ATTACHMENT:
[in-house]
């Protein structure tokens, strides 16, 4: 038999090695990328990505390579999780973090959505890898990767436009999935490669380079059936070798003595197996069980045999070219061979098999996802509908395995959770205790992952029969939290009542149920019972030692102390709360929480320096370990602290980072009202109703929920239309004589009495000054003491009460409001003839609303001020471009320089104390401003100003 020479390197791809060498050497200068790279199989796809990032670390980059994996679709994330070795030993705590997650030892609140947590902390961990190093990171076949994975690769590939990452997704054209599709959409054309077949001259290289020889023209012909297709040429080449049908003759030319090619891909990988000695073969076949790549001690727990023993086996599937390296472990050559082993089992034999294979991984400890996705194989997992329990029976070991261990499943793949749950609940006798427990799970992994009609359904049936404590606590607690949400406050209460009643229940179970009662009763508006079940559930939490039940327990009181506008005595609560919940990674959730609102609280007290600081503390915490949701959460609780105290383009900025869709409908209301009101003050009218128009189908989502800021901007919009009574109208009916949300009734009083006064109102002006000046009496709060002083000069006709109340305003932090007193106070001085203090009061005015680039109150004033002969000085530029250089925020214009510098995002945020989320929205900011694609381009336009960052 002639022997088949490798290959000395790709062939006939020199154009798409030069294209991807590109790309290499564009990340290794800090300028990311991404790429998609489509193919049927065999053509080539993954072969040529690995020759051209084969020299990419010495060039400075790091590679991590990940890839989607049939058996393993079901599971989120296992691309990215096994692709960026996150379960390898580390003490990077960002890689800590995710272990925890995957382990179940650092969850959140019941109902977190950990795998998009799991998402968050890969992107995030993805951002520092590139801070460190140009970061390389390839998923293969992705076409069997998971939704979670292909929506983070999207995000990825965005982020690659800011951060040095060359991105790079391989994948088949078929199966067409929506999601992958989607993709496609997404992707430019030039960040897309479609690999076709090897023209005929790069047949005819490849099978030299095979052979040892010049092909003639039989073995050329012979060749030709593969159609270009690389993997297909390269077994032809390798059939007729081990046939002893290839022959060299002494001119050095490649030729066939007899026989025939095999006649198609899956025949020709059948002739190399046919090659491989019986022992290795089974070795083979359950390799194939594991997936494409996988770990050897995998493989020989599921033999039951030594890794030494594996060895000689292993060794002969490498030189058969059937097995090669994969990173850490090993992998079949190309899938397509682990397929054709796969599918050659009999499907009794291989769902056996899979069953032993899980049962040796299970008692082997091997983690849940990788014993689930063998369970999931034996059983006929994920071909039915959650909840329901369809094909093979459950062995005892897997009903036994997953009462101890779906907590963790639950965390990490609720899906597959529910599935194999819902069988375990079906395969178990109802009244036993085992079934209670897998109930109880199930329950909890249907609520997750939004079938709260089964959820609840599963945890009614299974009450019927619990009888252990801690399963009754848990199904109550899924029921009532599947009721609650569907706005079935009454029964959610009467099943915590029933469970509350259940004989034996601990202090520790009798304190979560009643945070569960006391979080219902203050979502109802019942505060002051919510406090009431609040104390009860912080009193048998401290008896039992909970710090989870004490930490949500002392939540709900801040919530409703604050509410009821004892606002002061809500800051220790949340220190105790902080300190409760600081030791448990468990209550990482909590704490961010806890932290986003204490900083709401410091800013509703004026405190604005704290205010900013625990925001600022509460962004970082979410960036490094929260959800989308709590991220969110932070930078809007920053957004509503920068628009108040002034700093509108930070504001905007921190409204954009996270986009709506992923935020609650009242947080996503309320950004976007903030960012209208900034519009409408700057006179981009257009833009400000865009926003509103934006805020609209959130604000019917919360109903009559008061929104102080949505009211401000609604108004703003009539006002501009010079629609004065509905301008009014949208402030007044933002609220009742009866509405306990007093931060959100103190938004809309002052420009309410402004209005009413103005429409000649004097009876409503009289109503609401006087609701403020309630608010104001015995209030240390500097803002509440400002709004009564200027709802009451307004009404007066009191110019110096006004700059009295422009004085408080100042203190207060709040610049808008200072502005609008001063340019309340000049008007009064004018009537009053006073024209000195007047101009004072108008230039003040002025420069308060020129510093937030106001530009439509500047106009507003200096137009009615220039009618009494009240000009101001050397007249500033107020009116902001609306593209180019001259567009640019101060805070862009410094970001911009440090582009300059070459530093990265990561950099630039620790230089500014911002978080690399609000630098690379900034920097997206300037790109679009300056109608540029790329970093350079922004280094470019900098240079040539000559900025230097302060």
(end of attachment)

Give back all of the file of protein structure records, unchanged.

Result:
[in-house]
């Protein structure tokens, strides 16, 4: 038999090695990328990505390579999780973090959505890898990767436009999935490669380079059936070798003595197996069980045999070219061979098999996802509908395995959770205790992952029969939290009542149920019972030692102390709360929480320096370990602290980072009202109703929920239309004589009495000054003491009460409001003839609303001020471009320089104390401003100003 020479390197791809060498050497200068790279199989796809990032670390980059994996679709994330070795030993705590997650030892609140947590902390961990190093990171076949994975690769590939990452997704054209599709959409054309077949001259290289020889023209012909297709040429080449049908003759030319090619891909990988000695073969076949790549001690727990023993086996599937390296472990050559082993089992034999294979991984400890996705194989997992329990029976070991261990499943793949749950609940006798427990799970992994009609359904049936404590606590607690949400406050209460009643229940179970009662009763508006079940559930939490039940327990009181506008005595609560919940990674959730609102609280007290600081503390915490949701959460609780105290383009900025869709409908209301009101003050009218128009189908989502800021901007919009009574109208009916949300009734009083006064109102002006000046009496709060002083000069006709109340305003932090007193106070001085203090009061005015680039109150004033002969000085530029250089925020214009510098995002945020989320929205900011694609381009336009960052 002639022997088949490798290959000395790709062939006939020199154009798409030069294209991807590109790309290499564009990340290794800090300028990311991404790429998609489509193919049927065999053509080539993954072969040529690995020759051209084969020299990419010495060039400075790091590679991590990940890839989607049939058996393993079901599971989120296992691309990215096994692709960026996150379960390898580390003490990077960002890689800590995710272990925890995957382990179940650092969850959140019941109902977190950990795998998009799991998402968050890969992107995030993805951002520092590139801070460190140009970061390389390839998923293969992705076409069997998971939704979670292909929506983070999207995000990825965005982020690659800011951060040095060359991105790079391989994948088949078929199966067409929506999601992958989607993709496609997404992707430019030039960040897309479609690999076709090897023209005929790069047949005819490849099978030299095979052979040892010049092909003639039989073995050329012979060749030709593969159609270009690389993997297909390269077994032809390798059939007729081990046939002893290839022959060299002494001119050095490649030729066939007899026989025939095999006649198609899956025949020709059948002739190399046919090659491989019986022992290795089974070795083979359950390799194939594991997936494409996988770990050897995998493989020989599921033999039951030594890794030494594996060895000689292993060794002969490498030189058969059937097995090669994969990173850490090993992998079949190309899938397509682990397929054709796969599918050659009999499907009794291989769902056996899979069953032993899980049962040796299970008692082997091997983690849940990788014993689930063998369970999931034996059983006929994920071909039915959650909840329901369809094909093979459950062995005892897997009903036994997953009462101890779906907590963790639950965390990490609720899906597959529910599935194999819902069988375990079906395969178990109802009244036993085992079934209670897998109930109880199930329950909890249907609520997750939004079938709260089964959820609840599963945890009614299974009450019927619990009888252990801690399963009754848990199904109550899924029921009532599947009721609650569907706005079935009454029964959610009467099943915590029933469970509350259940004989034996601990202090520790009798304190979560009643945070569960006391979080219902203050979502109802019942505060002051919510406090009431609040104390009860912080009193048998401290008896039992909970710090989870004490930490949500002392939540709900801040919530409703604050509410009821004892606002002061809500800051220790949340220190105790902080300190409760600081030791448990468990209550990482909590704490961010806890932290986003204490900083709401410091800013509703004026405190604005704290205010900013625990925001600022509460962004970082979410960036490094929260959800989308709590991220969110932070930078809007920053957004509503920068628009108040002034700093509108930070504001905007921190409204954009996270986009709506992923935020609650009242947080996503309320950004976007903030960012209208900034519009409408700057006179981009257009833009400000865009926003509103934006805020609209959130604000019917919360109903009559008061929104102080949505009211401000609604108004703003009539006002501009010079629609004065509905301008009014949208402030007044933002609220009742009866509405306990007093931060959100103190938004809309002052420009309410402004209005009413103005429409000649004097009876409503009289109503609401006087609701403020309630608010104001015995209030240390500097803002509440400002709004009564200027709802009451307004009404007066009191110019110096006004700059009295422009004085408080100042203190207060709040610049808008200072502005609008001063340019309340000049008007009064004018009537009053006073024209000195007047101009004072108008230039003040002025420069308060020129510093937030106001530009439509500047106009507003200096137009009615220039009618009494009240000009101001050397007249500033107020009116902001609306593209180019001259567009640019101060805070862009410094970001911009440090582009300059070459530093990265990561950099630039620790230089500014911002978080690399609000630098690379900034920097997206300037790109679009300056109608540029790329970093350079922004280094470019900098240079040539000559900025230097302060």